Animals—8 nonlame horses.
Procedures—Skin-fixed markers on the head, cervical transverse processes (C1–C6) and spinous processes (T6, T8, T10, T16, L2, L6, S2, and S4) were tracked with a motion analysis system with the horses standing in a neutral position and in 3 lateral bending positions to the left and right sides during chin-to-girth, chin-to-hip, and chin-to-tarsus mobilization exercises. Intersegmental angles for the end positions in the various exercises performed to the left and right sides were compared.
Results—The largest changes in intersegmental angles were at C6, especially for the chin-to-hip and chin-to-tarsus mobilization exercises. These exercises were also associated with greater lateral bending from T6 to S2, compared with the chin-to-girth mobilization or neutral standing position. The angle at C1 revealed considerable bending in the chin-to-girth position but not in the 2 more caudal positions.
Conclusions and Clinical Relevance—The amount of bending in different parts of the cervical vertebral column differed among the dynamic mobilization exercises. As the horse's chin moved further caudally, bending in the caudal cervical and thoracolumbar regions increased, suggesting that the more caudal positions may be particularly effective for activating and strengthening the core musculature that is used to bend and stabilize the horse's back.
Objective—To determine whether body lean angle could be predicted from circle radius and speed in horses during lunging and whether an increase in that angle would decrease the degree of movement symmetry (MS).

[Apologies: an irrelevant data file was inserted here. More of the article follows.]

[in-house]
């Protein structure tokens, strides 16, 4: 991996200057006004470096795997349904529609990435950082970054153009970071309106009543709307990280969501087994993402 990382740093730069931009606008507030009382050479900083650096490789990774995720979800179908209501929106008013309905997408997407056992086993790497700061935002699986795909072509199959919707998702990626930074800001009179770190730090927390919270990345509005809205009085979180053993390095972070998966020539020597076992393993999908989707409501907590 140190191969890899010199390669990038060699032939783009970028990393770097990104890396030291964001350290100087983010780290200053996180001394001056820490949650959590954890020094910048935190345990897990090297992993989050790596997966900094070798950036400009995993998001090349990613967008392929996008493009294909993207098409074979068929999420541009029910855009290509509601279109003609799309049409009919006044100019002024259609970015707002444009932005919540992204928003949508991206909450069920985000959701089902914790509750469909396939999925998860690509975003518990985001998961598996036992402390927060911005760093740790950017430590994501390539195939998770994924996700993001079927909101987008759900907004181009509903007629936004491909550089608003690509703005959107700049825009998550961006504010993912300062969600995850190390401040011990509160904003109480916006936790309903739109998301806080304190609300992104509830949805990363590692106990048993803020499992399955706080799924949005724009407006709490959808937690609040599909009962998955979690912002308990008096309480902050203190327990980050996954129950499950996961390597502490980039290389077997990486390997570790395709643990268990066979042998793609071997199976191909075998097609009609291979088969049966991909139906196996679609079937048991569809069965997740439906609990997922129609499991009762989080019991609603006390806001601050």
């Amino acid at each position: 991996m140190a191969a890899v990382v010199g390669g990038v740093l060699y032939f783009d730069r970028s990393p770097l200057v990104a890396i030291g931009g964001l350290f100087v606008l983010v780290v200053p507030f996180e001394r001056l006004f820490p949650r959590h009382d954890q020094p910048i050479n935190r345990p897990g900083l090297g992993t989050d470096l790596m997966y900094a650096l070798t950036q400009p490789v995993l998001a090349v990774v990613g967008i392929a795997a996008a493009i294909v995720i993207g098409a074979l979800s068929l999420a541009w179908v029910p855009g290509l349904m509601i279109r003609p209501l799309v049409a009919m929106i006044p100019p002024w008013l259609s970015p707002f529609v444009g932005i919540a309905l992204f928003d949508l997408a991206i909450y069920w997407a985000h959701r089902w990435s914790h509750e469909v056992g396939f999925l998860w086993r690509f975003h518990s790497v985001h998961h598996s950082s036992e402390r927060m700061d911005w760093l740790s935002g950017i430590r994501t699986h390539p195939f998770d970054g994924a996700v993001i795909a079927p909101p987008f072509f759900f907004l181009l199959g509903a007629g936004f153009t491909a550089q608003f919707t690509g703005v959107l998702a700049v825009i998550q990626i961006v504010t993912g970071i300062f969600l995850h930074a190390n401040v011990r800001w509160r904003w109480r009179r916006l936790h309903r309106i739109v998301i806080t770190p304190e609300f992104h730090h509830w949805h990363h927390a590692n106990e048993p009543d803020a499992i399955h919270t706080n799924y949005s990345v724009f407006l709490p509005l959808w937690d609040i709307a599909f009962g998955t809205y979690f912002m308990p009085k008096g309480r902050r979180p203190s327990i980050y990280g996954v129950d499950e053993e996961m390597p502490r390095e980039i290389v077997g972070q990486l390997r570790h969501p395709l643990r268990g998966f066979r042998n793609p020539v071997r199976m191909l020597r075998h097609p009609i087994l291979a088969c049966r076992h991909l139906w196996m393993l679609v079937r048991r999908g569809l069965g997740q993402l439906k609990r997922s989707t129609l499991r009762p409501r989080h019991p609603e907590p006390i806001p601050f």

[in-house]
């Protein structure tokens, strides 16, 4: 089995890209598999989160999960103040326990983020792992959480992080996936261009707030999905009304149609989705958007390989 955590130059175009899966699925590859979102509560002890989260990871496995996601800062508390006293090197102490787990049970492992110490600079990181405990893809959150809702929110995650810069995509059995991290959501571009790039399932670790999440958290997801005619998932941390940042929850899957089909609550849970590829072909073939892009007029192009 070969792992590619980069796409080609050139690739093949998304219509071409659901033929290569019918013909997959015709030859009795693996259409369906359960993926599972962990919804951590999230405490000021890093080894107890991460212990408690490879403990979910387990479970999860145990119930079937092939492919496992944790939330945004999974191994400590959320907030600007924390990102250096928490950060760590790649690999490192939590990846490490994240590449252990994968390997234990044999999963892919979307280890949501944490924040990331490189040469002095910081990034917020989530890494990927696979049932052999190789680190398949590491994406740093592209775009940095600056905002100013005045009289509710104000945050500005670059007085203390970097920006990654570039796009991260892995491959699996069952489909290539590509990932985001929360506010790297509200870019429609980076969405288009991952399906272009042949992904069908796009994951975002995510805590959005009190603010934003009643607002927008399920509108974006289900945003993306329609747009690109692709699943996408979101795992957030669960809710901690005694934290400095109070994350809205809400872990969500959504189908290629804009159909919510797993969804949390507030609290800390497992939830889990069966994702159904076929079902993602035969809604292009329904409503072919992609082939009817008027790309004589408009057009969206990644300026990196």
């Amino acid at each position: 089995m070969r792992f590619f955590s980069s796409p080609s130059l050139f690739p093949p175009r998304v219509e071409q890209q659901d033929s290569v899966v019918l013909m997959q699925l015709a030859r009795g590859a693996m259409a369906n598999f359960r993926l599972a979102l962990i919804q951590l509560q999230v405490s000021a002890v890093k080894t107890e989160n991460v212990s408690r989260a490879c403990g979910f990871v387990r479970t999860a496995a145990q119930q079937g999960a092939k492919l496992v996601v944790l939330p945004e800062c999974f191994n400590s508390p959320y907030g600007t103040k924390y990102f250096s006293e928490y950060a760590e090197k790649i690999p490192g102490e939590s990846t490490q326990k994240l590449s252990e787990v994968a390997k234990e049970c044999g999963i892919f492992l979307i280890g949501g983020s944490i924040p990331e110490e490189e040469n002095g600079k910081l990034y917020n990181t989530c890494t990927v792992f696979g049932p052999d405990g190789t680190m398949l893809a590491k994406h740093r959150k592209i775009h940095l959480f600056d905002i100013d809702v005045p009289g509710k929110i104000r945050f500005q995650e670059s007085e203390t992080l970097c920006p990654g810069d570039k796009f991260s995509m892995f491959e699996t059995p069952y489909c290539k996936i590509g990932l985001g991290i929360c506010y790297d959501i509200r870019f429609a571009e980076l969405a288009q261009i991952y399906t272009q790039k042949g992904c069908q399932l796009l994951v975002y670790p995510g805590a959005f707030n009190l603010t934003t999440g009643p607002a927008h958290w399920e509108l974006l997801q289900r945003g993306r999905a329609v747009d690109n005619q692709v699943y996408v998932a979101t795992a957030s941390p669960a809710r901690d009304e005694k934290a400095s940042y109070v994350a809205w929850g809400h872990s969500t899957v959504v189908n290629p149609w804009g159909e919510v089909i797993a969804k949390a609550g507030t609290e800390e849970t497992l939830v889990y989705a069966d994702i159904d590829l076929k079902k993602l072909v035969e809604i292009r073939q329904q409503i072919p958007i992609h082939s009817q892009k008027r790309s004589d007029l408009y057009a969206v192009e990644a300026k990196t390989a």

Animals—11 medium- to high-level dressage horses in competition training.
Procedures—Body lean angle, head MS, and trunk MS were quantified during trotting while horses were instrumented with a 5-sensor global positioning system–enhanced inertial sensor system and lunged on a soft surface. Speed and circle radius were varied and used to calculate predicted body lean angle. Agreement between observed and predicted values was assessed, and the association between lean angle and MS was determined via least squares linear regression.
Results—162 trials totaling 3,368 strides (mean, 21 strides/trial) representing trotting speeds of 1.5 to 4.7 m/s and circle radii of 1.8 to 11.2 m were conducted in both lunging directions. Differences between observed and predicted lean angles were small (mean ± SD difference, −1.2 ± 2.4°) but significantly greater for circling to the right versus left. Movement symmetry values had a larger spread for the head than for the pelvis, and values of all but 1 MS variable changed with body lean angle.
Conclusions and Clinical Relevance—Body lean angle agreed well with predictions from gravitational and centripetal forces, but differences observed between lunging directions emphasize the need to investigate other factors that might influence this variable. For a fair comparison of MS between directions, body lean angle needs to be controlled for or corrected with the regression equations. Whether the regression equations need to be adapted for lame horses requires additional investigation.